If a British hull is selected, the RAN will require it to have the US combat system and weapons as that will be crucial to timely resupply in event of a conflict in this region. This will mean a large amount of redesign internally but, it’s a big improvement operationally. We’ll know a lot more on Monday.
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Old 7th Mar 2023, 16:40
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Article in this evening's edition of The Times. Seems to be all conjecture rather than factual.

Aukus submarine deal: Australia ‘to buy British over American’

Military experts have suggested that Australia will acquire nuclear submarines built by Britain rather than the United States as part of the Aukus defence pact.

Anthony Albanese, the Australian prime minister, will leave for the US on Wednesday. He is expected to be joined in San Diego by President Biden and Rishi Sunak at the US Navy’s second-largest naval base. Reports suggest they will discuss the sharing of top-secret nuclear technology under Aukus, an agreement between the nations that was announced in September 2021.

One of Australia’s leading defence experts, John Blaxland, head of the Strategic and Defence Studies Centre at the Australian National University, has raised the prospect that Australia will acquire UK- built nuclear propulsion submarines as a stopgap until it is able to build its own.

Blaxland said that Australia favoured smaller British submarines. “The US produces larger boats but its production line is at capacity, while the British option is smaller and easier to crew,” Blaxland wrote on The Conversation. “Crew size is a critical limitation for the Australian submarine arm, which has challenges crewing even the significantly smaller Collins-class submarines.

“With Britain facing significant financial pressures, a couple of submarines from the UK production line may act as a lifeline to its naval construction industry, while also providing the Albanese government with the promise of a face-saving submarine delivery before the end of the decade.”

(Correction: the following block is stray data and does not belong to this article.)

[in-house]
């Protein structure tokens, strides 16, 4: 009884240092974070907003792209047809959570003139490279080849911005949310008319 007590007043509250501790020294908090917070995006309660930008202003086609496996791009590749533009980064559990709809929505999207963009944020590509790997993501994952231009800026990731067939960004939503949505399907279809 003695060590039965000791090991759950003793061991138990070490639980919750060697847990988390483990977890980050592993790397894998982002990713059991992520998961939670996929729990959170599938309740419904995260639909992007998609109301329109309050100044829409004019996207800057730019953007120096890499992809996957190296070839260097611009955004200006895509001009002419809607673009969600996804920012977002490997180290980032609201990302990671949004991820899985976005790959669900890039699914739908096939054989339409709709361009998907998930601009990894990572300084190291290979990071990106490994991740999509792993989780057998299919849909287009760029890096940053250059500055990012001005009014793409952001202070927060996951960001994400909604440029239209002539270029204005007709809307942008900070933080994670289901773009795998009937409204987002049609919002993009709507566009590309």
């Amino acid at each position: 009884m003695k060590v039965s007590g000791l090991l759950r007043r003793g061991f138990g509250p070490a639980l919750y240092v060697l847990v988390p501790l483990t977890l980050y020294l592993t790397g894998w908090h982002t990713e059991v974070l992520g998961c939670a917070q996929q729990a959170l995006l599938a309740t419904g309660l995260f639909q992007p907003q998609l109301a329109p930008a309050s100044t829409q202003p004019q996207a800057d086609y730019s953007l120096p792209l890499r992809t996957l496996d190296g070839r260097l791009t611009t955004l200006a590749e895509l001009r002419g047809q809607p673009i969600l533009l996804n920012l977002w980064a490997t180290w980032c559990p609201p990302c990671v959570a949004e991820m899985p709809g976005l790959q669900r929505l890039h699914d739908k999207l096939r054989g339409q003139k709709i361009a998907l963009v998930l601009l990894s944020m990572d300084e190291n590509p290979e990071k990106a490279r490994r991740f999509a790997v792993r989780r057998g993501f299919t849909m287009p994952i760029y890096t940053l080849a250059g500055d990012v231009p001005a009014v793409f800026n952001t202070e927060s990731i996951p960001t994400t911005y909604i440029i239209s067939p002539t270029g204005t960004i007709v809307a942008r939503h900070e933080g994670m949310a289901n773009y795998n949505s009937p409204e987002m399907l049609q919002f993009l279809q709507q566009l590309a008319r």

An alternative option, according to Breaking Defense, an American website, is that the leaders could announce the use of British nuclear reactors paired with American-made boats.

Peter Dutton, a former Australian defence minister and now the leader of the opposition, said last week that as defence minister he was advised that British submarines posed issues. These included a lack of production capacity in Britain and reservations about the “interoperability” of the submarines with those made by the US, Australia’s closest defence ally.

Australia’s defences face a serious capability gap when its existing, locally built, Collins-class diesel submarines are retired in the 2030s after 33 years in service.


There have been reports that Britain is prepared to sell Australia two Astute-class nuclear submarines, HMS Agamemnon and HMS Agincourt, which are due for completion in 2024 and 2026 respectively.

The Sun reported last month that Sunak’s government had reached an agreement in principle to provide the Royal Australian Navy with British-designed and at least partially built nuclear-powered submarines, worth an estimated £2 billion each.

A spokesperson for the British government later said: “While talks are ongoing, we will not prejudge the outcome of the current scoping period, which is being used to understand Australia’s capability requirement.”

At 97 metres long, Astute-class submarines are the largest and most advanced attack craft ever built for the Royal Navy. They can circumnavigate the globe submerged, producing their own oxygen and drinking water, and incorporate a suite of advanced sensors.
The submarines carry both Tomahawk Land Attack Missiles (TLAM) and Spearfish heavyweight torpedoes, providing a range of offensive capabilities.


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Old 7th Mar 2023, 16:42
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"can it be redesigned "

Of course it can - the British industrial companies just LOVE redesigning something.......... like that Armoured vehicle we bought from the USA................ 10 years ago
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Old 7th Mar 2023, 19:19
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Originally Posted by Asturias56
"can it be redesigned "

Of course it can - the British industrial companies just LOVE redesigning something.......... like that Armoured vehicle we bought from the USA................ 10 years ago
Same with austalia, just look at the hunter class, lets get a type 26 turn it into a multirole frigate and add 1500/2000 tons to its displacement and it slower and fatter.
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Old 7th Mar 2023, 21:11
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Oh God - Australia will just make a few changes...